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Alethia Browning Tanner worked to purchase the freedom of more than 20 of her relatives and neighbors, mostly the family of her older sister Laurana including Laurana herself, her children, and her grandchildren.

In her early years, Alethia Browning Tanner sold vegetables in a produce stall near President’s Square – now known as Lafayette Square – in what is now Northwest Washington, D.C.

According to the D.C. Genealogy Research, Resources, and Records, Tanner bought her freedom in 1810 and later purchased several relatives’ release.

She was the first woman on the Roll of Members of the Union Bethel AME Church (now Metropolitan AME Church on M Street), and Turner owned land and a store at 14th and H Streets, which she left to her nephews – one of whom later sold the property for $100,000.

Named in her honor, the Alethia Tanner Park is located at 227 Harry Thomas Way in Northeast DC.

The park sits near the corner of Harry Thomas Way and Q Street and is accessible by foot or bike via the Metropolitan Branch Trail, just north of the Florida Ave entrances.

“The first Council legislative meeting of Black History Month, the Council took a second and final vote on naming the new park for Alethia Tanner, an amazing woman who is more than worthy of this long-delayed recognition,” Ward 5 Councilman Kenyan McDuffie said in 2020 ahead of the park’s naming ceremony.

“[Her upbringing] itself would be a remarkable legacy, but Ms. Tanner was also active in founding and supporting many educational, religious, and civic institutions,” McDuffie remarked.

“She contributed funds to start the first school for free Black children in Washington, the Bell School. Feeling unwelcome at her predominately segregated church, she & other church members founded the Israel Bethel African Methodist Episcopal Church. When the church fell on hard times and was sold at auction by creditors, she and her family stepped in and repurchased the church.”

Born in 1781 on a plantation owned by Tobias and Mary Belt in Prince George’s County, Maryland, historians noted that Tanner had two sisters, Sophia Bell and Laurena Cook.

“Upon the death of Mary Pratt (Tobias had predeceased his wife) in 1795, the plantation, known as Chelsea Plantation, was inherited by their daughter Rachel Belt Pratt,” historians wrote.

“Mary Belt’s will stipulated that Laurena be sent to live with a sibling of Rachel Pratt’s while Sophia and Alethia were to stay at the Chelsea Plantation.”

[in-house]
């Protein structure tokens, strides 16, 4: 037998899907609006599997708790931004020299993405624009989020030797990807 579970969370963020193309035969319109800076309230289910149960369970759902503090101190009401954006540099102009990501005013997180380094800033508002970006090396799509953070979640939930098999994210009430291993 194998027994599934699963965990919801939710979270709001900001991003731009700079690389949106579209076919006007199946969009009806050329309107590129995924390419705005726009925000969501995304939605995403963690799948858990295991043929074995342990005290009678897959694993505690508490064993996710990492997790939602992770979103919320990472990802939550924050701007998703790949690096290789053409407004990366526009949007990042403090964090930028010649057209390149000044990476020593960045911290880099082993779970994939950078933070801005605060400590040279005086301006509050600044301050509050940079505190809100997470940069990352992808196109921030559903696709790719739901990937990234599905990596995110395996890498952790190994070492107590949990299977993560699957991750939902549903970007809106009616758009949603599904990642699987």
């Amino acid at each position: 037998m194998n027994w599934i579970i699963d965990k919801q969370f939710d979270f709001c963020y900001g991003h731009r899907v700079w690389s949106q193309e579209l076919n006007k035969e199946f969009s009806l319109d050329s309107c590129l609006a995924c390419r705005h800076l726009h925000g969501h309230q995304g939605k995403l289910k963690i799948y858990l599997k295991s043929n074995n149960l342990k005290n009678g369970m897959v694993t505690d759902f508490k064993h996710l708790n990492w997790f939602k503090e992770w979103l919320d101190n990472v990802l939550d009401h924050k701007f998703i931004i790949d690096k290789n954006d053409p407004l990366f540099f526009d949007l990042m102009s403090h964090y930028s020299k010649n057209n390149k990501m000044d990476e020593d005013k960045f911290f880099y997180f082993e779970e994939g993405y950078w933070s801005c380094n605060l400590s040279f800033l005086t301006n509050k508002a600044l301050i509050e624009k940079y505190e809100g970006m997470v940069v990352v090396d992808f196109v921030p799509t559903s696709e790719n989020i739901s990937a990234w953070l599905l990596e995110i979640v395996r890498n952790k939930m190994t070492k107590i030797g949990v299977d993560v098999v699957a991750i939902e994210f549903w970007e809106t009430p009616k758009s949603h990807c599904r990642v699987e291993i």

Tanner sold vegetables at the well-known market just north of the White House in Presidents Park. It is possible – and probable – she met Thomas Jefferson there as he was known to frequent the vegetable markets there along with other prominent early Washingtonians, according to historians at attacksadams.com. 

“There are also White House records suggesting she worked for Thomas Jefferson in some capacity, likely doing various housework tasks,” the researchers determined.

Tanner saved enough money to purchase her freedom in 1810. “The total amount, thought to have been paid in installments, was $1,400. In 1810, $1,400 was a significant amount; about the equivalent of three years’ earnings for an average skilled tradesperson,” attucksadams.com researchers surmised.

“Self-emancipation was not an option for all enslaved peoples, but both Alethia and her sister Sophia were able to accomplish this, almost entirely through selling vegetables at the market,” the researchers continued.

“Alethia Tanner moved to D.C. and became one of a significant and growing number of free Black people in the District. In 1800, 793 free Black people were living in D.C.

By 1810, there were 2,549, and by 1860, 11,131 free Black people lived in D.C., more than the number of enslaved peoples.”

Historians wrote that beginning at about 15 years after securing her manumission, Alethia Tanner worked to purchase the freedom of more than 20 of her relatives and neighbors, mostly the family of her older sister Laurana including Laurana herself, her children, and her grandchildren.

All in all, Tanner would have paid the Pratt family well over $5,000. All accomplished with proceeds from her own vegetable market business, they concluded.

“Alethia Tanner, it’s an amazing story of resilience, hard work, and perseverance,” D.C. Department of Parks and Recreation Director Delano Hunter said at the park’s dedication.

“I just learned about this history through this, so it shows how when you name a park, you really educate people on the historical significance.”